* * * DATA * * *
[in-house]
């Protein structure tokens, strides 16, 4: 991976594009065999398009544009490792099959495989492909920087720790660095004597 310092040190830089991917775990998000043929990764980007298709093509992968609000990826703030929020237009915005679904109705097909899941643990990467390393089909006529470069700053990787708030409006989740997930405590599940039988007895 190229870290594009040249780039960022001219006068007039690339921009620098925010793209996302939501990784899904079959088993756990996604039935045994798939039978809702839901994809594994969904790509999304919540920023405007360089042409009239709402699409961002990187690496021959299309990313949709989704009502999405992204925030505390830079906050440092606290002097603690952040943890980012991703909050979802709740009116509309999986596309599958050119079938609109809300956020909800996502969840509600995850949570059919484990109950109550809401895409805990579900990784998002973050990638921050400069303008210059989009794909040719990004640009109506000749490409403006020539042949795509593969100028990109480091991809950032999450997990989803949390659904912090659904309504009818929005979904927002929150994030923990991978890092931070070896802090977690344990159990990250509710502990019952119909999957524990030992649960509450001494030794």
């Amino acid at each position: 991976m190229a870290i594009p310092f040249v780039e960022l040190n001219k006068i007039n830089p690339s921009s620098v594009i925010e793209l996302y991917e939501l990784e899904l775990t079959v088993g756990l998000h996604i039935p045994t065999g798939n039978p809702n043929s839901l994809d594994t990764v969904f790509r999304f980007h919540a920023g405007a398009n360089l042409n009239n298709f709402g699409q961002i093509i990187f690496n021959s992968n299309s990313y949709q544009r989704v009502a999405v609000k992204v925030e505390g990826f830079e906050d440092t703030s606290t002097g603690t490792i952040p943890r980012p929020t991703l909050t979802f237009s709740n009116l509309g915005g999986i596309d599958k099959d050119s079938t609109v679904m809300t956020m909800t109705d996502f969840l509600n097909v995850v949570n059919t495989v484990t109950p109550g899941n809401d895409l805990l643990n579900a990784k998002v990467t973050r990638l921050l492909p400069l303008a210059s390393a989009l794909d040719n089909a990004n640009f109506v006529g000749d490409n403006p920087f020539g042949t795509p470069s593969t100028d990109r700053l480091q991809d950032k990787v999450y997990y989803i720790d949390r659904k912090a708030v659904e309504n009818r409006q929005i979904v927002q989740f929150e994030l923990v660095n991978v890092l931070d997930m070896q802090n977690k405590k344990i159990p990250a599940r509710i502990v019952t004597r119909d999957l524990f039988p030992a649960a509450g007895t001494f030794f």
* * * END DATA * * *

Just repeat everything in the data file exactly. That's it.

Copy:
[in-house]
């Protein structure tokens, strides 16, 4: 991976594009065999398009544009490792099959495989492909920087720790660095004597 310092040190830089991917775990998000043929990764980007298709093509992968609000990826703030929020237009915005679904109705097909899941643990990467390393089909006529470069700053990787708030409006989740997930405590599940039988007895 190229870290594009040249780039960022001219006068007039690339921009620098925010793209996302939501990784899904079959088993756990996604039935045994798939039978809702839901994809594994969904790509999304919540920023405007360089042409009239709402699409961002990187690496021959299309990313949709989704009502999405992204925030505390830079906050440092606290002097603690952040943890980012991703909050979802709740009116509309999986596309599958050119079938609109809300956020909800996502969840509600995850949570059919484990109950109550809401895409805990579900990784998002973050990638921050400069303008210059989009794909040719990004640009109506000749490409403006020539042949795509593969100028990109480091991809950032999450997990989803949390659904912090659904309504009818929005979904927002929150994030923990991978890092931070070896802090977690344990159990990250509710502990019952119909999957524990030992649960509450001494030794």
């Amino acid at each position: 991976m190229a870290i594009p310092f040249v780039e960022l040190n001219k006068i007039n830089p690339s921009s620098v594009i925010e793209l996302y991917e939501l990784e899904l775990t079959v088993g756990l998000h996604i039935p045994t065999g798939n039978p809702n043929s839901l994809d594994t990764v969904f790509r999304f980007h919540a920023g405007a398009n360089l042409n009239n298709f709402g699409q961002i093509i990187f690496n021959s992968n299309s990313y949709q544009r989704v009502a999405v609000k992204v925030e505390g990826f830079e906050d440092t703030s606290t002097g603690t490792i952040p943890r980012p929020t991703l909050t979802f237009s709740n009116l509309g915005g999986i596309d599958k099959d050119s079938t609109v679904m809300t956020m909800t109705d996502f969840l509600n097909v995850v949570n059919t495989v484990t109950p109550g899941n809401d895409l805990l643990n579900a990784k998002v990467t973050r990638l921050l492909p400069l303008a210059s390393a989009l794909d040719n089909a990004n640009f109506v006529g000749d490409n403006p920087f020539g042949t795509p470069s593969t100028d990109r700053l480091q991809d950032k990787v999450y997990y989803i720790d949390r659904k912090a708030v659904e309504n009818r409006q929005i979904v927002q989740f929150e994030l923990v660095n991978v890092l931070d997930m070896q802090n977690k405590k344990i159990p990250a599940r509710i502990v019952t004597r119909d999957l524990f039988p030992a649960a509450g007895t001494f030794f």